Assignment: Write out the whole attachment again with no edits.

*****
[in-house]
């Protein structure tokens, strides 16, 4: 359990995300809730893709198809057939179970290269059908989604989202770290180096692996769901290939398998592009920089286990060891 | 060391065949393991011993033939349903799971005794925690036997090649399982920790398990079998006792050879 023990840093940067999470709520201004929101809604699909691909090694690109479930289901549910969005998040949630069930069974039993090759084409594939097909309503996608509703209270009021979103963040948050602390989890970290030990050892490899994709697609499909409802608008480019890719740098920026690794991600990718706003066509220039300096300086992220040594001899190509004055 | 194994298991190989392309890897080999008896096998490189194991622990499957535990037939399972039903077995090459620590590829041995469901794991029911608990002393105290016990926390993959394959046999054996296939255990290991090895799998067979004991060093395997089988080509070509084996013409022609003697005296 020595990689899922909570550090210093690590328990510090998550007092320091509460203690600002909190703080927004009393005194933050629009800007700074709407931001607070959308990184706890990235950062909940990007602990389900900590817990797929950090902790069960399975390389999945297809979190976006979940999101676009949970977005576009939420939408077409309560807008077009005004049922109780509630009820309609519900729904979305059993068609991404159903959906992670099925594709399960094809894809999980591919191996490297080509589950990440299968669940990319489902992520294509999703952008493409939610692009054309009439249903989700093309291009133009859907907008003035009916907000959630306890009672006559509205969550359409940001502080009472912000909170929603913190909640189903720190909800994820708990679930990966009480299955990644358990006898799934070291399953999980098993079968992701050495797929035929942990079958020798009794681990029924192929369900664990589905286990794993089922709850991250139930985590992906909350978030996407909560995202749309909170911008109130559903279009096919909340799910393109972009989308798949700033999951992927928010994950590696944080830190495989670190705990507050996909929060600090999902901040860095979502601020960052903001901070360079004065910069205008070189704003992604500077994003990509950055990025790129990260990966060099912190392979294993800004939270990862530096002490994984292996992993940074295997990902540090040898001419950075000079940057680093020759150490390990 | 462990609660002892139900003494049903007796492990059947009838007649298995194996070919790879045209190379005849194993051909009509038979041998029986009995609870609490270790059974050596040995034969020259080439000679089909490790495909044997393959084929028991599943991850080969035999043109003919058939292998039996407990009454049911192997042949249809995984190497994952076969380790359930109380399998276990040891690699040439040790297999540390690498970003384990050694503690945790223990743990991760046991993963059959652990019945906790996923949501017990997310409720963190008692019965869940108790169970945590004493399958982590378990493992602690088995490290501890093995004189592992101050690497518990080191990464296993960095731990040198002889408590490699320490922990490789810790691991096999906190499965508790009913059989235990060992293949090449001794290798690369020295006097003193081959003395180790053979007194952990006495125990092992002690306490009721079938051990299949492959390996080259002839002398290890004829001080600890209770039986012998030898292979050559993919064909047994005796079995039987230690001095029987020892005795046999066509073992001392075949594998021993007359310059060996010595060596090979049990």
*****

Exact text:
[in-house]
């Protein structure tokens, strides 16, 4: 359990995300809730893709198809057939179970290269059908989604989202770290180096692996769901290939398998592009920089286990060891 | 060391065949393991011993033939349903799971005794925690036997090649399982920790398990079998006792050879 023990840093940067999470709520201004929101809604699909691909090694690109479930289901549910969005998040949630069930069974039993090759084409594939097909309503996608509703209270009021979103963040948050602390989890970290030990050892490899994709697609499909409802608008480019890719740098920026690794991600990718706003066509220039300096300086992220040594001899190509004055 | 194994298991190989392309890897080999008896096998490189194991622990499957535990037939399972039903077995090459620590590829041995469901794991029911608990002393105290016990926390993959394959046999054996296939255990290991090895799998067979004991060093395997089988080509070509084996013409022609003697005296 020595990689899922909570550090210093690590328990510090998550007092320091509460203690600002909190703080927004009393005194933050629009800007700074709407931001607070959308990184706890990235950062909940990007602990389900900590817990797929950090902790069960399975390389999945297809979190976006979940999101676009949970977005576009939420939408077409309560807008077009005004049922109780509630009820309609519900729904979305059993068609991404159903959906992670099925594709399960094809894809999980591919191996490297080509589950990440299968669940990319489902992520294509999703952008493409939610692009054309009439249903989700093309291009133009859907907008003035009916907000959630306890009672006559509205969550359409940001502080009472912000909170929603913190909640189903720190909800994820708990679930990966009480299955990644358990006898799934070291399953999980098993079968992701050495797929035929942990079958020798009794681990029924192929369900664990589905286990794993089922709850991250139930985590992906909350978030996407909560995202749309909170911008109130559903279009096919909340799910393109972009989308798949700033999951992927928010994950590696944080830190495989670190705990507050996909929060600090999902901040860095979502601020960052903001901070360079004065910069205008070189704003992604500077994003990509950055990025790129990260990966060099912190392979294993800004939270990862530096002490994984292996992993940074295997990902540090040898001419950075000079940057680093020759150490390990 | 462990609660002892139900003494049903007796492990059947009838007649298995194996070919790879045209190379005849194993051909009509038979041998029986009995609870609490270790059974050596040995034969020259080439000679089909490790495909044997393959084929028991599943991850080969035999043109003919058939292998039996407990009454049911192997042949249809995984190497994952076969380790359930109380399998276990040891690699040439040790297999540390690498970003384990050694503690945790223990743990991760046991993963059959652990019945906790996923949501017990997310409720963190008692019965869940108790169970945590004493399958982590378990493992602690088995490290501890093995004189592992101050690497518990080191990464296993960095731990040198002889408590490699320490922990490789810790691991096999906190499965508790009913059989235990060992293949090449001794290798690369020295006097003193081959003395180790053979007194952990006495125990092992002690306490009721079938051990299949492959390996080259002839002398290890004829001080600890209770039986012998030898292979050559993919064909047994005796079995039987230690001095029987020892005795046999066509073992001392075949594998021993007359310059060996010595060596090979049990």